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Change Management

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We visited a giant in tech manufacturing in Silicon Valley, who is shifting its focus to more profitable businesses like engineering design and intellectual property.

Flex is an organization that most people on the street have never heard of, yet which produces most of the electronic products and technologies found on store shelves and which power buildings, transportation systems, and a multitude of other technologies. As an American international supply chain solutions company, Flex offers design, manufacturing, distribution and aftermarket services to original equipment manufacturers. It offers the second largest global electronics original design manufacturing company by revenue, only behind Taiwan's Foxconn. Flex has manufacturing operations in over 40 countries, in 100+ locations, totaling approximately 52 million square feet and 200,000 employees, serving more than 1000 customers. Just 57 of the original Fortune 500, published 60 years ago, remain on the list today – and Flex is one of them.

We had the opportunity to see the
Flex-designed jacket embedded with wearable biosensors

The new era: Sketch-to-Scale

Reinvention is the most elusive of all challenges for an established corporation. The company made its bones as an outsourced-manufacturing arm of gadget and IT hardware makers like Apple and Cisco, receiving and flawlessly executing customer designs. That’s a big business, but it sports puny margins and includes low-cost competitors like Foxconn in China. So Flex has moved upmarket, refashioning itself as a “sketch-to-scale” engineering design shop. Flex’s 2,500 designers develop intellectual property both for Flex and on behalf of companies whose products it makes. At an innovation lab near its headquarters in San Jose, for example, it shows clients’ designs for products like sensors embedded in fabric for “wearable” applications. Customers can send their own design engineers to the lab to noodle on how their ideas might mesh with Flex’s wares, and Flex provides ultra-secure work areas where customers can pursue top-secret projects.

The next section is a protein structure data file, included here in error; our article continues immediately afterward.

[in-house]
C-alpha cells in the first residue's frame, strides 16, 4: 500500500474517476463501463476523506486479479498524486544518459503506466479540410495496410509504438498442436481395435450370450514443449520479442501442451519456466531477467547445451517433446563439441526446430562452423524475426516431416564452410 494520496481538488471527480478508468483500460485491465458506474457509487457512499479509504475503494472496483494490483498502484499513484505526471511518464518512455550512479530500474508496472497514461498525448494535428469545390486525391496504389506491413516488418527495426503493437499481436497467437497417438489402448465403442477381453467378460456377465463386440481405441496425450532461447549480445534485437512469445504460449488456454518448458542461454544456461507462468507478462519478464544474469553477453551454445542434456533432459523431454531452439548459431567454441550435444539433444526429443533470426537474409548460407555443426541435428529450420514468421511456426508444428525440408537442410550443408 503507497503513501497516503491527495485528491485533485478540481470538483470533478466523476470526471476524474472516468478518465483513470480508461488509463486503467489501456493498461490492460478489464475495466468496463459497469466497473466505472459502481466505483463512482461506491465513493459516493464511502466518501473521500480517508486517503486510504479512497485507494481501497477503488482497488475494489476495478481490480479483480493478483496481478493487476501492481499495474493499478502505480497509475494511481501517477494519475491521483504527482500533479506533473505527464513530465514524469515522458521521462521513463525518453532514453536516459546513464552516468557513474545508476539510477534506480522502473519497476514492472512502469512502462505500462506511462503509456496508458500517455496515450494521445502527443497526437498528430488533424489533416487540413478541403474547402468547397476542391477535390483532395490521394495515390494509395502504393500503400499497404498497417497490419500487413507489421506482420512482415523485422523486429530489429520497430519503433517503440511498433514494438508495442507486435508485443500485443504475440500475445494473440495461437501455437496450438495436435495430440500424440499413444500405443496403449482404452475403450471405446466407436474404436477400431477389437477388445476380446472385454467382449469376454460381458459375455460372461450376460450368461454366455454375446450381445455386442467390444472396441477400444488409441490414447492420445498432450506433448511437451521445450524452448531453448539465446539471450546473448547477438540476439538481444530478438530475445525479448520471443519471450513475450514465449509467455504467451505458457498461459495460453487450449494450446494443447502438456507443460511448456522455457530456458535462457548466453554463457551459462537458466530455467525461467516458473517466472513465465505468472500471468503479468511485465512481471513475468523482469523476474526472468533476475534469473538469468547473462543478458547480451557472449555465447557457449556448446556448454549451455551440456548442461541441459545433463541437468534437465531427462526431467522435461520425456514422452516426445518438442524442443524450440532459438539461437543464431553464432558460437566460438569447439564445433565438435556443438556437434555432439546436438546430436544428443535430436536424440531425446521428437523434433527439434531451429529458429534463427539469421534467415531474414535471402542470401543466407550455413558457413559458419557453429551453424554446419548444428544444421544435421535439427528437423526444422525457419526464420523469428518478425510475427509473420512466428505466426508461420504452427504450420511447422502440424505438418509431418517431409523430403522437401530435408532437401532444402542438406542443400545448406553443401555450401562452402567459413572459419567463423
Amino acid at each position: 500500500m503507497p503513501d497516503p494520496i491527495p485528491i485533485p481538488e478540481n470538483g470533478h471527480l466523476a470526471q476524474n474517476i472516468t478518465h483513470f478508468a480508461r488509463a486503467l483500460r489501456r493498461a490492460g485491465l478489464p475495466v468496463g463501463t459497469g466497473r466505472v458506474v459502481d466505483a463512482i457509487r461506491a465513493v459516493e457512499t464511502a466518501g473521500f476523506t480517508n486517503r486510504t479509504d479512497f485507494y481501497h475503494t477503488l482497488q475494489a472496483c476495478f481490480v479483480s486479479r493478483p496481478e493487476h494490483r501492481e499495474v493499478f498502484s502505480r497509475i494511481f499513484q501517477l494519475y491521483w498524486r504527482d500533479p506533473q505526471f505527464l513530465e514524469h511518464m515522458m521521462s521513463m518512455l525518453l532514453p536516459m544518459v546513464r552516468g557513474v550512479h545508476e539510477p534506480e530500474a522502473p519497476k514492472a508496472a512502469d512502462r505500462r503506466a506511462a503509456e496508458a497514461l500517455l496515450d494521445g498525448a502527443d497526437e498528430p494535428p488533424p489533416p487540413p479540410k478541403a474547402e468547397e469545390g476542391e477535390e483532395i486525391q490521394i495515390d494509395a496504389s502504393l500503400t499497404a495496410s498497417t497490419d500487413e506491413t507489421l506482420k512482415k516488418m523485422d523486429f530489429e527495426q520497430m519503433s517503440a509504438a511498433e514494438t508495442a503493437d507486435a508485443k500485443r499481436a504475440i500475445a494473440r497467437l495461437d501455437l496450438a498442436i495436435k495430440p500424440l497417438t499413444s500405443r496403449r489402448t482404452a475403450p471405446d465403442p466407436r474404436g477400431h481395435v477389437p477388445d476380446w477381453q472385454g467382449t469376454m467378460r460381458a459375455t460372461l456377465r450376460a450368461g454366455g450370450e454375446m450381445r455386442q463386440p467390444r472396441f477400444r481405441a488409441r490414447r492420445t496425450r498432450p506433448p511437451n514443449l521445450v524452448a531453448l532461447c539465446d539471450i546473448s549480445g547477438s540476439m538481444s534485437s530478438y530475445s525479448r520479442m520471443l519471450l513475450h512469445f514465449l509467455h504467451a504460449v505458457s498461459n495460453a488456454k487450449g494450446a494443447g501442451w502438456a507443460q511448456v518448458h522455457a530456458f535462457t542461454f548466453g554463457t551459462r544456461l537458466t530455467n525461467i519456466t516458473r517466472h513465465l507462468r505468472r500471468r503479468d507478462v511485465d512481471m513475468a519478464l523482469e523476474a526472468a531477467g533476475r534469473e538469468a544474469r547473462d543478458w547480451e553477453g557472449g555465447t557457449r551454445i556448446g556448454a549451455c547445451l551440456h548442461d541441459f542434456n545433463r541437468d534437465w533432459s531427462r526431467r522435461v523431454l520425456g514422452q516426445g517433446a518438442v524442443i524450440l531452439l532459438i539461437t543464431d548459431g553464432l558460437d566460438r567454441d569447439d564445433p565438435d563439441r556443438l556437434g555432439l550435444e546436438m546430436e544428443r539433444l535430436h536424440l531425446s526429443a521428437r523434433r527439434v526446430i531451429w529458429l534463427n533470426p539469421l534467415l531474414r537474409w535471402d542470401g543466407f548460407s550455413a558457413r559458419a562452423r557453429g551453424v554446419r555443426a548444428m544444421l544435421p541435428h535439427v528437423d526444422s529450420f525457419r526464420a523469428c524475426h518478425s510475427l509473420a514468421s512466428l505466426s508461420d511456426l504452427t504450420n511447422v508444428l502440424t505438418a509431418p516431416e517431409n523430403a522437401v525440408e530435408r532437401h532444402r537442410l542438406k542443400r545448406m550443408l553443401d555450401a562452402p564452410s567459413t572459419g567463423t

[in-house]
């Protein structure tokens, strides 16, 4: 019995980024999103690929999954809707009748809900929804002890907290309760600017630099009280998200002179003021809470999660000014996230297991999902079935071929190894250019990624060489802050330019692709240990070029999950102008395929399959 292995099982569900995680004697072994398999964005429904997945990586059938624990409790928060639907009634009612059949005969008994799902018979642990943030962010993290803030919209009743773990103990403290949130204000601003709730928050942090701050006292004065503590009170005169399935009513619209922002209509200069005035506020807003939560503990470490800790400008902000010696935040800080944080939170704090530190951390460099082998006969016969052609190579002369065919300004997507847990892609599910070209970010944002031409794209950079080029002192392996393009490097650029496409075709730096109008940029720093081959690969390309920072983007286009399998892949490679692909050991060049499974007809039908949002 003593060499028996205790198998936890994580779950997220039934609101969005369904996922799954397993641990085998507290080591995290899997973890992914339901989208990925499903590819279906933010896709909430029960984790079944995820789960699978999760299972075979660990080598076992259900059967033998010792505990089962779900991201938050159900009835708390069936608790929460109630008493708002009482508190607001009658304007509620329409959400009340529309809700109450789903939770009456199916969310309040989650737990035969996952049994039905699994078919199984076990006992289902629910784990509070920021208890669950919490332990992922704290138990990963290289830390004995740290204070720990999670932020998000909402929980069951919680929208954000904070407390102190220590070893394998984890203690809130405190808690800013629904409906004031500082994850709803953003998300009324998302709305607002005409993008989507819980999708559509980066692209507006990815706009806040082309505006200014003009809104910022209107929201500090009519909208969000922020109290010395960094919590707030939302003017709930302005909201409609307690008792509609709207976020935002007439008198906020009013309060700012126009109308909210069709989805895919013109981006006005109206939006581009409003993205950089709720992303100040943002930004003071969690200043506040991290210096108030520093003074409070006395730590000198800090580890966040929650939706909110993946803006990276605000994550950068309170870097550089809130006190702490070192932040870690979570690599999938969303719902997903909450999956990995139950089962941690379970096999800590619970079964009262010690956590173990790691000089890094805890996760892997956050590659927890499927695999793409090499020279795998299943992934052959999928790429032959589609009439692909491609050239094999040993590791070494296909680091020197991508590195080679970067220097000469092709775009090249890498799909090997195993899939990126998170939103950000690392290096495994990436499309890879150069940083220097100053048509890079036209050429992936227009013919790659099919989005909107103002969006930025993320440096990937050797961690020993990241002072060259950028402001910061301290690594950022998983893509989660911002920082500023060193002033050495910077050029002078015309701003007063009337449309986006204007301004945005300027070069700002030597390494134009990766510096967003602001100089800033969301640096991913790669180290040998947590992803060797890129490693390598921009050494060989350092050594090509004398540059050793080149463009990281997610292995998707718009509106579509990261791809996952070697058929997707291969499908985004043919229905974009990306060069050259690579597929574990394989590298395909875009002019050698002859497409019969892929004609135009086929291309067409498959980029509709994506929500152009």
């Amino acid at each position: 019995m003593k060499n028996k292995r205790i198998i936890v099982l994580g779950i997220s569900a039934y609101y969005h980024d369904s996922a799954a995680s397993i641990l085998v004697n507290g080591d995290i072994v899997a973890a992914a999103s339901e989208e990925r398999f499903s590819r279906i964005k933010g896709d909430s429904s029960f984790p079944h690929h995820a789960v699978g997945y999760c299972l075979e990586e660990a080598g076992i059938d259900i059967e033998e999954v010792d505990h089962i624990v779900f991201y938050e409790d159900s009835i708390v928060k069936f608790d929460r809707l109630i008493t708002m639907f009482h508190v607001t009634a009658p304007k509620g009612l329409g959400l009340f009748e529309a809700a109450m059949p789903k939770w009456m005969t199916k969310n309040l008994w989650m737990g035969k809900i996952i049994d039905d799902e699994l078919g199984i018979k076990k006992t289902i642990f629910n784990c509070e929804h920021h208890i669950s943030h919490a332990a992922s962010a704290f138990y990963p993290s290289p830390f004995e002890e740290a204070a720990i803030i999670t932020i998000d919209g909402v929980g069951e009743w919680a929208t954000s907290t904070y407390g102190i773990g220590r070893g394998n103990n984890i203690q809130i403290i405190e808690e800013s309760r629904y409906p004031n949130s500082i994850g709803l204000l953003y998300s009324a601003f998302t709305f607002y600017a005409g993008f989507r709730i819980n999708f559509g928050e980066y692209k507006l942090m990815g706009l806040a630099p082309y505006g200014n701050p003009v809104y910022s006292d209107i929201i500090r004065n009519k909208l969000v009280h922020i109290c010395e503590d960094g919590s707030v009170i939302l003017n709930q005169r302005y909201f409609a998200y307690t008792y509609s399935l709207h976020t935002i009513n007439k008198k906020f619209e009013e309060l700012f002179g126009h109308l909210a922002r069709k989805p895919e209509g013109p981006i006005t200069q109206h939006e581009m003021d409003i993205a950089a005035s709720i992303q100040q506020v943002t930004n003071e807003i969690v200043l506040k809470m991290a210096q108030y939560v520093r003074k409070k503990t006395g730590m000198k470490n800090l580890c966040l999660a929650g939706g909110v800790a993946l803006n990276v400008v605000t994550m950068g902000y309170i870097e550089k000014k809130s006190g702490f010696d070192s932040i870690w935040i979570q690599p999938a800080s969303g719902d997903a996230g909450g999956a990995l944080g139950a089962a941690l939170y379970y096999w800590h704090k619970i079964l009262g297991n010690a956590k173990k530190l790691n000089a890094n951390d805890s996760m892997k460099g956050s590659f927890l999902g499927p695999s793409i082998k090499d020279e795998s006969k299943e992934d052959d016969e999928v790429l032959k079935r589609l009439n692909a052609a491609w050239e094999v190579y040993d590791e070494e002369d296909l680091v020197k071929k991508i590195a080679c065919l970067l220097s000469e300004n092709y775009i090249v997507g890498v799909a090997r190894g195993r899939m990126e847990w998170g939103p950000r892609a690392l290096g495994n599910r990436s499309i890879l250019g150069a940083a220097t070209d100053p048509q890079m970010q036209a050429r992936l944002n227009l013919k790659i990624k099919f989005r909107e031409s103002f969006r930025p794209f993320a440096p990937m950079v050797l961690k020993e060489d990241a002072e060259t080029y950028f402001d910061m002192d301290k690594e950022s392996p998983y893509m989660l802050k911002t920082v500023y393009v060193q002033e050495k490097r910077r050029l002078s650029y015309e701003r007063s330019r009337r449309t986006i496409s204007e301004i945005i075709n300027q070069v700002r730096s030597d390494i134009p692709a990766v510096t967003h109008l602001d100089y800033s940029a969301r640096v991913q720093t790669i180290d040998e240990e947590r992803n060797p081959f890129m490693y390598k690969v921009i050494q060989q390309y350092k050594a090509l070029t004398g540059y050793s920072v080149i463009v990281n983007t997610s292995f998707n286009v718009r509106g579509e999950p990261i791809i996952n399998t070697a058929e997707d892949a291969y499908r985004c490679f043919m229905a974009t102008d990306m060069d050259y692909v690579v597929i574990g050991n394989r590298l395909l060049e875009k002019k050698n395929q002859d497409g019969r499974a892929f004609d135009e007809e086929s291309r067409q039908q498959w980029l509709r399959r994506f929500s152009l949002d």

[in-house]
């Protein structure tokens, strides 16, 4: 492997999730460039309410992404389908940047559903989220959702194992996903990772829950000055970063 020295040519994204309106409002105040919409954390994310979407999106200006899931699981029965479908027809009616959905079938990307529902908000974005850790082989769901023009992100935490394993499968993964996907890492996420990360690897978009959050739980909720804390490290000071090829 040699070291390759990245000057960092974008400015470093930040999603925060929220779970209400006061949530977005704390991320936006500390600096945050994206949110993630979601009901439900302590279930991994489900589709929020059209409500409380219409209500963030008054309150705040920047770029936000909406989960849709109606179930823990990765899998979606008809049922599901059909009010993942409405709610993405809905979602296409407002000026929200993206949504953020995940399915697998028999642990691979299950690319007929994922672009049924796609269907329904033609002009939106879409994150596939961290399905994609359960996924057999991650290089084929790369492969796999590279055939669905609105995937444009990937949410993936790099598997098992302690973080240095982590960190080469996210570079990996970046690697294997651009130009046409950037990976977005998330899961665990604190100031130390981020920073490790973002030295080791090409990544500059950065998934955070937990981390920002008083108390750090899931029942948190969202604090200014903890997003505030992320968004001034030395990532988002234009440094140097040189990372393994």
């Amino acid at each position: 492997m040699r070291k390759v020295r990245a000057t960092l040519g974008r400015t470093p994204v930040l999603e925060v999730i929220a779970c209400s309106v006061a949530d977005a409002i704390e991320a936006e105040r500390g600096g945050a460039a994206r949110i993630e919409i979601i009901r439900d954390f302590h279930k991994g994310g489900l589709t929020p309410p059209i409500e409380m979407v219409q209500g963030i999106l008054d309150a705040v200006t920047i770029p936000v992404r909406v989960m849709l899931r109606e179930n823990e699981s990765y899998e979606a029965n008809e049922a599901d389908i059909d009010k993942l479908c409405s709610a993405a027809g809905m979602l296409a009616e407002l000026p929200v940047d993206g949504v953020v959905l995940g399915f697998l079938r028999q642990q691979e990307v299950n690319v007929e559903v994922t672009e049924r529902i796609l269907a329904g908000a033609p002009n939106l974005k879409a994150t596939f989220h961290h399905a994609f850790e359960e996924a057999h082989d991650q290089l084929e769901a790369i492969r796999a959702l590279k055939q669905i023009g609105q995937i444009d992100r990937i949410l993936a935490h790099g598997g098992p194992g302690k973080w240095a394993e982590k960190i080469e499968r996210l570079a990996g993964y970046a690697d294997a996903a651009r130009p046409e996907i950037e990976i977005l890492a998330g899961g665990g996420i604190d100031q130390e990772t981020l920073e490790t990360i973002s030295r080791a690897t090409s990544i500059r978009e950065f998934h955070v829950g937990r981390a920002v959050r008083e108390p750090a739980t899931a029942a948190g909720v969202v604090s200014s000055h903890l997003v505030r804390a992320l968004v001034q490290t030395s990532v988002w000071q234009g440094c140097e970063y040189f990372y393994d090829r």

Accelerator program: Flex Lab IX

In 2013, Flextronics launched Lab IX, an accelerator program based out of Milpitas (where the company also has an R&D center), which will award $500,000 to each selected company to grow their ideas and bring it to the market. The focus of Lab IX is to find start-ups that are less than three years old and have less than $5 million in funding — “early stage disruptive companies incorporating hardware and software innovation”. In addition to a capital injection, Lab IX will also provide access to Lab IX and Flextronics’ engineers and designers, access to manufacturing and prototyping equipment — some $30 million in the R&D center alone. As an added bonus, the start-ups have access to IDEO, a global design firm that has made products like Apple's first mouse. Those who look like they may be progressing to the next stage of their development get access to Flextronics’ network of factories for manufacturing, procurement network and marketing network.

In our 1,5 hours tour we have seen a lot of examples and heard interesting stories in detail about technology, innovation and service which may also be a good example for others in the markets.

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